Biodiversity impacts on the resistance of soil carbon dynamics to climate extremes
Project descriptionSoils store more than two third of the terrestrial organic carbon. However, soils can act as both as carbon source and sink, depending on the environmental conditions. Thus, in the context of climate change with its accompanied weather extremes, soil organic carbon is particularly vulnerable (Reichstein et al. 2013). On the other hand, biodiversity has been demonstrated to increase ecosystem resistance to such extremes (Isbell et al. 2015) and furthermore, to increase soil organic carbon storage (Lange et al. 2015).
To investigate the effect of biodiversity on the stabilization of soil carbon dynamics, this project will take advantage of long-term measurements of dissolved organic carbon (DOC) concentrations, gathered in one of the largest and longest running biodiversity experiment world wide – the Jena Experiment. These measurements from the Jena Experiment will be complemented with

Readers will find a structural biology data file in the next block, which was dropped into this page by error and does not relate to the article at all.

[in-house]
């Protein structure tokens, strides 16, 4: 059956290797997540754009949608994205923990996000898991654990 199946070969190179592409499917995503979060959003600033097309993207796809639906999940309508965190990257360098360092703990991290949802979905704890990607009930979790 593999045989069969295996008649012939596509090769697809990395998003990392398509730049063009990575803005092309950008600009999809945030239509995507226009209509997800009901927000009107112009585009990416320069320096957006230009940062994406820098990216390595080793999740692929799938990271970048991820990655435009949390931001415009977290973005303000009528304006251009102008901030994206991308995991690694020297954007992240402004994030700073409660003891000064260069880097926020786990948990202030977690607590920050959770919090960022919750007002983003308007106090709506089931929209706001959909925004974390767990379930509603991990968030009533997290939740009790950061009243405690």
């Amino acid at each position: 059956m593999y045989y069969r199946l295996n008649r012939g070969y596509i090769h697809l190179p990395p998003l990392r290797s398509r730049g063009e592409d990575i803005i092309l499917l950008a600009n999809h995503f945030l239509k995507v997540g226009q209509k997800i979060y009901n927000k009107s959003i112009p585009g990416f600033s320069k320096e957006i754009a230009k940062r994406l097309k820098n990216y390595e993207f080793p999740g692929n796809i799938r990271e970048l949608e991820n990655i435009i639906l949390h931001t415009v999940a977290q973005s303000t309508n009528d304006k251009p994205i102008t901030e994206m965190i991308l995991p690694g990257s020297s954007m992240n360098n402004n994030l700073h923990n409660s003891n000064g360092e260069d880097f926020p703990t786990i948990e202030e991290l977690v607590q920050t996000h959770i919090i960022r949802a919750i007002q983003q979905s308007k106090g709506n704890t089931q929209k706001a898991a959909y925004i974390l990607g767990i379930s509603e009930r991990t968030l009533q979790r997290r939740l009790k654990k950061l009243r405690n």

i) measurements from different sites having different environmental conditions, and
ii) a microcosm experiment, manipulating climatic drivers.
The PhD candidate will use classical univariate statistics (e.g. ANOVA, LMM), time series analyses, as well as path modelling to gain detailed insights of the drivers of soil carbon dynamics. By combining the long-term measurements and data from the climate manipulation experiment, this project will improve our understanding of soil carbon dynamics.
Working groupMolecular Biogeochemistry at the Max Planck Institute for Biogeochemistry
RequirementsApplications to the IMPRS-gBGC are open to well-motivated and highly-qualified students from all countries. For this particular PhD project we seek a candidate with
A) Areal picture of the Jena Experiment
B) Bottles and flasks for soil water and soil gas observations in the Jena Experiment
>> more information about the IMPRS-gBGC + application